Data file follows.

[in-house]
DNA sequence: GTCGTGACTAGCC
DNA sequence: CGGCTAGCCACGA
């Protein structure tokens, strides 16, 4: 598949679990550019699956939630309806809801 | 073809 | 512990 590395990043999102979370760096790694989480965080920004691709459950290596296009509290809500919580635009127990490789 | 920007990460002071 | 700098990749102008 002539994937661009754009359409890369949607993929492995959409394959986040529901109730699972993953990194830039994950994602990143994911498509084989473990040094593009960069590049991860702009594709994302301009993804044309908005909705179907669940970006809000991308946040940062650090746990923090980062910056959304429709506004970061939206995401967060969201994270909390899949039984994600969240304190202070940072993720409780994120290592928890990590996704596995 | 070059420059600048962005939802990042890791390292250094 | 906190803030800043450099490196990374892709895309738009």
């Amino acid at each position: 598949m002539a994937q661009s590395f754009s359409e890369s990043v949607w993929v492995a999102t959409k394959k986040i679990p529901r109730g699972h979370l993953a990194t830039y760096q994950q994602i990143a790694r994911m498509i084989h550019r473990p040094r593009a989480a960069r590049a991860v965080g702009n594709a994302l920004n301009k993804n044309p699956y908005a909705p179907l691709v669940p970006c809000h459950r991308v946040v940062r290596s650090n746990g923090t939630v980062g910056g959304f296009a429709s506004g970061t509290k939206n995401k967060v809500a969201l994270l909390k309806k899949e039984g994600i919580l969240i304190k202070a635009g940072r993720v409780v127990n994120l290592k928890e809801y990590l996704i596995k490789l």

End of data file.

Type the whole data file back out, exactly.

[in-house]
DNA sequence: GTCGTGACTAGCC
DNA sequence: CGGCTAGCCACGA
């Protein structure tokens, strides 16, 4: 598949679990550019699956939630309806809801 | 073809 | 512990 590395990043999102979370760096790694989480965080920004691709459950290596296009509290809500919580635009127990490789 | 920007990460002071 | 700098990749102008 002539994937661009754009359409890369949607993929492995959409394959986040529901109730699972993953990194830039994950994602990143994911498509084989473990040094593009960069590049991860702009594709994302301009993804044309908005909705179907669940970006809000991308946040940062650090746990923090980062910056959304429709506004970061939206995401967060969201994270909390899949039984994600969240304190202070940072993720409780994120290592928890990590996704596995 | 070059420059600048962005939802990042890791390292250094 | 906190803030800043450099490196990374892709895309738009």
């Amino acid at each position: 598949m002539a994937q661009s590395f754009s359409e890369s990043v949607w993929v492995a999102t959409k394959k986040i679990p529901r109730g699972h979370l993953a990194t830039y760096q994950q994602i990143a790694r994911m498509i084989h550019r473990p040094r593009a989480a960069r590049a991860v965080g702009n594709a994302l920004n301009k993804n044309p699956y908005a909705p179907l691709v669940p970006c809000h459950r991308v946040v940062r290596s650090n746990g923090t939630v980062g910056g959304f296009a429709s506004g970061t509290k939206n995401k967060v809500a969201l994270l909390k309806k899949e039984g994600i919580l969240i304190k202070a635009g940072r993720v409780v127990n994120l290592k928890e809801y990590l996704i596995k490789l």